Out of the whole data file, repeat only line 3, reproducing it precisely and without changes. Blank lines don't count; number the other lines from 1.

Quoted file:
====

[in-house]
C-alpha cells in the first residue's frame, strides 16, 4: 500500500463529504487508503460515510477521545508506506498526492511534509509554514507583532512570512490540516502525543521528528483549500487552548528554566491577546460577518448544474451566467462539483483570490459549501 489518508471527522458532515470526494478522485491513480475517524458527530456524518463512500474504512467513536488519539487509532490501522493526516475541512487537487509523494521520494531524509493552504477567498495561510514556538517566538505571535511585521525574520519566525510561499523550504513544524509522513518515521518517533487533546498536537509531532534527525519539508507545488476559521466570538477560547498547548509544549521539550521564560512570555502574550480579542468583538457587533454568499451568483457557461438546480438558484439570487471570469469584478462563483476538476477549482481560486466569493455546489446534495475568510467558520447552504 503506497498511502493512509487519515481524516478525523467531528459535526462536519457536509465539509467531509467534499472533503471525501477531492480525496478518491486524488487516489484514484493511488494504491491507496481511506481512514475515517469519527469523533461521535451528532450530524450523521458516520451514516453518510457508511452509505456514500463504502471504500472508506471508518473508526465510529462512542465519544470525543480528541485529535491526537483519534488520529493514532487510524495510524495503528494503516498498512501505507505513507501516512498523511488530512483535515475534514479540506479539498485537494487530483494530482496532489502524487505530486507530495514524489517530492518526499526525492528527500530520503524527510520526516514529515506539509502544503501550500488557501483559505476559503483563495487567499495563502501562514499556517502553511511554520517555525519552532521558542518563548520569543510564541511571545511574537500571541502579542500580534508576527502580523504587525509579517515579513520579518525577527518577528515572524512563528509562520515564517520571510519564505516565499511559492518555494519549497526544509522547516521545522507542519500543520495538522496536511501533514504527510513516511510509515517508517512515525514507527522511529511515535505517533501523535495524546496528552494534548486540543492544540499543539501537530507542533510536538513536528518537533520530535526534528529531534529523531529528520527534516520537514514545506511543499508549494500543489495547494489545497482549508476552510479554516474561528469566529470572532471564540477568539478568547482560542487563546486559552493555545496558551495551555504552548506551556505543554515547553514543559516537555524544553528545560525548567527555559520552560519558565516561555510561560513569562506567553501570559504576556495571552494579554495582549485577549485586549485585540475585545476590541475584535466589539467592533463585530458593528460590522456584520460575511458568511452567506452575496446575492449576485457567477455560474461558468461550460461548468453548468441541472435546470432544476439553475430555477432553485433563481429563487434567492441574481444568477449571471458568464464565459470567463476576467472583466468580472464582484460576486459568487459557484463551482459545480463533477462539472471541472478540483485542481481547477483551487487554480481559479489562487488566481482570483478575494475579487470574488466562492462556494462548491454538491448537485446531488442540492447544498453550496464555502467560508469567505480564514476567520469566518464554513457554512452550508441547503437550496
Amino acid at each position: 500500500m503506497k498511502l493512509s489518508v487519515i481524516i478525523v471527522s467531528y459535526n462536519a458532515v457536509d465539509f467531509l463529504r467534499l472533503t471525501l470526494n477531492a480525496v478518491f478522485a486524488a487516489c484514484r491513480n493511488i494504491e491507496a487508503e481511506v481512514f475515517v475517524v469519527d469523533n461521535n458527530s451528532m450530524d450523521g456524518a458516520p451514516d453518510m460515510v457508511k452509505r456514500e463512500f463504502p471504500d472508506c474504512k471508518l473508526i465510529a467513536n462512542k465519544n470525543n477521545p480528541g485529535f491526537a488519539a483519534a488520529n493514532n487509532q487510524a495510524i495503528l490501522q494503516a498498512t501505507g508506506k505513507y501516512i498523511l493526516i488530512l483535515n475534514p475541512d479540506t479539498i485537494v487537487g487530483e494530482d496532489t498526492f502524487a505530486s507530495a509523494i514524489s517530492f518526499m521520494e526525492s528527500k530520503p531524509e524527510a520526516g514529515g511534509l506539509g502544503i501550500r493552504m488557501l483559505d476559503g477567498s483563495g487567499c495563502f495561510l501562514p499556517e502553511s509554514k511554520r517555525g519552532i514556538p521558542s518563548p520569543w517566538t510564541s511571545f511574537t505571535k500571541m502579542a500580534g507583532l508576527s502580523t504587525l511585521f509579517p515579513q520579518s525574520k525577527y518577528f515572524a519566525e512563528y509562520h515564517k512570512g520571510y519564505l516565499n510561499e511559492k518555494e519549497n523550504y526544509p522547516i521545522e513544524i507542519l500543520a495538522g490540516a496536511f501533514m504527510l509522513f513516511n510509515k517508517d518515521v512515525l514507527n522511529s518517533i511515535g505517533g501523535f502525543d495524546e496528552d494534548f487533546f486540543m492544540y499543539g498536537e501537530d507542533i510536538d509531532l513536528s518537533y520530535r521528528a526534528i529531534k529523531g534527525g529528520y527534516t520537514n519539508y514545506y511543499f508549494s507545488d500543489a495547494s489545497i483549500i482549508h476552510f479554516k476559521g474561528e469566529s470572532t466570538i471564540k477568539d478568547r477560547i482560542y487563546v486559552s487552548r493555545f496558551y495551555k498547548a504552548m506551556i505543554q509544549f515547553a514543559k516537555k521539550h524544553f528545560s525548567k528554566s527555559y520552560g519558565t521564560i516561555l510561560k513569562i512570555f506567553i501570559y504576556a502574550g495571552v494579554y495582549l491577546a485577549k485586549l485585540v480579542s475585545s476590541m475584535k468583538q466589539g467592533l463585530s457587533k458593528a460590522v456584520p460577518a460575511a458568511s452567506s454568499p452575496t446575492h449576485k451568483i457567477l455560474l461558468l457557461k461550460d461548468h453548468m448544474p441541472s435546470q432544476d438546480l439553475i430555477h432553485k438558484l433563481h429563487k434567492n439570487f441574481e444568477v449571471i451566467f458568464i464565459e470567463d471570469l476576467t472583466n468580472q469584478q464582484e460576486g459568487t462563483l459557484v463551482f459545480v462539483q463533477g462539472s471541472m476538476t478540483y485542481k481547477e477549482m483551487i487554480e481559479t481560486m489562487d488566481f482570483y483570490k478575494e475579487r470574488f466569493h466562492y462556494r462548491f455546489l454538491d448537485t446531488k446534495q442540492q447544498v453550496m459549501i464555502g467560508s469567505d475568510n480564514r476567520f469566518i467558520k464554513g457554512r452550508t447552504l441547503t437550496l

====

Amino acid at each position: 500500500m503506497k498511502l493512509s489518508v487519515i481524516i478525523v471527522s467531528y459535526n462536519a458532515v457536509d465539509f467531509l463529504r467534499l472533503t471525501l470526494n477531492a480525496v478518491f478522485a486524488a487516489c484514484r491513480n493511488i494504491e491507496a487508503e481511506v481512514f475515517v475517524v469519527d469523533n461521535n458527530s451528532m450530524d450523521g456524518a458516520p451514516d453518510m460515510v457508511k452509505r456514500e463512500f463504502p471504500d472508506c474504512k471508518l473508526i465510529a467513536n462512542k465519544n470525543n477521545p480528541g485529535f491526537a488519539a483519534a488520529n493514532n487509532q487510524a495510524i495503528l490501522q494503516a498498512t501505507g508506506k505513507y501516512i498523511l493526516i488530512l483535515n475534514p475541512d479540506t479539498i485537494v487537487g487530483e494530482d496532489t498526492f502524487a505530486s507530495a509523494i514524489s517530492f518526499m521520494e526525492s528527500k530520503p531524509e524527510a520526516g514529515g511534509l506539509g502544503i501550500r493552504m488557501l483559505d476559503g477567498s483563495g487567499c495563502f495561510l501562514p499556517e502553511s509554514k511554520r517555525g519552532i514556538p521558542s518563548p520569543w517566538t510564541s511571545f511574537t505571535k500571541m502579542a500580534g507583532l508576527s502580523t504587525l511585521f509579517p515579513q520579518s525574520k525577527y518577528f515572524a519566525e512563528y509562520h515564517k512570512g520571510y519564505l516565499n510561499e511559492k518555494e519549497n523550504y526544509p522547516i521545522e513544524i507542519l500543520a495538522g490540516a496536511f501533514m504527510l509522513f513516511n510509515k517508517d518515521v512515525l514507527n522511529s518517533i511515535g505517533g501523535f502525543d495524546e496528552d494534548f487533546f486540543m492544540y499543539g498536537e501537530d507542533i510536538d509531532l513536528s518537533y520530535r521528528a526534528i529531534k529523531g534527525g529528520y527534516t520537514n519539508y514545506y511543499f508549494s507545488d500543489a495547494s489545497i483549500i482549508h476552510f479554516k476559521g474561528e469566529s470572532t466570538i471564540k477568539d478568547r477560547i482560542y487563546v486559552s487552548r493555545f496558551y495551555k498547548a504552548m506551556i505543554q509544549f515547553a514543559k516537555k521539550h524544553f528545560s525548567k528554566s527555559y520552560g519558565t521564560i516561555l510561560k513569562i512570555f506567553i501570559y504576556a502574550g495571552v494579554y495582549l491577546a485577549k485586549l485585540v480579542s475585545s476590541m475584535k468583538q466589539g467592533l463585530s457587533k458593528a460590522v456584520p460577518a460575511a458568511s452567506s454568499p452575496t446575492h449576485k451568483i457567477l455560474l461558468l457557461k461550460d461548468h453548468m448544474p441541472s435546470q432544476d438546480l439553475i430555477h432553485k438558484l433563481h429563487k434567492n439570487f441574481e444568477v449571471i451566467f458568464i464565459e470567463d471570469l476576467t472583466n468580472q469584478q464582484e460576486g459568487t462563483l459557484v463551482f459545480v462539483q463533477g462539472s471541472m476538476t478540483y485542481k481547477e477549482m483551487i487554480e481559479t481560486m489562487d488566481f482570483y483570490k478575494e475579487r470574488f466569493h466562492y462556494r462548491f455546489l454538491d448537485t446531488k446534495q442540492q447544498v453550496m459549501i464555502g467560508s469567505d475568510n480564514r476567520f469566518i467558520k464554513g457554512r452550508t447552504l441547503t437550496l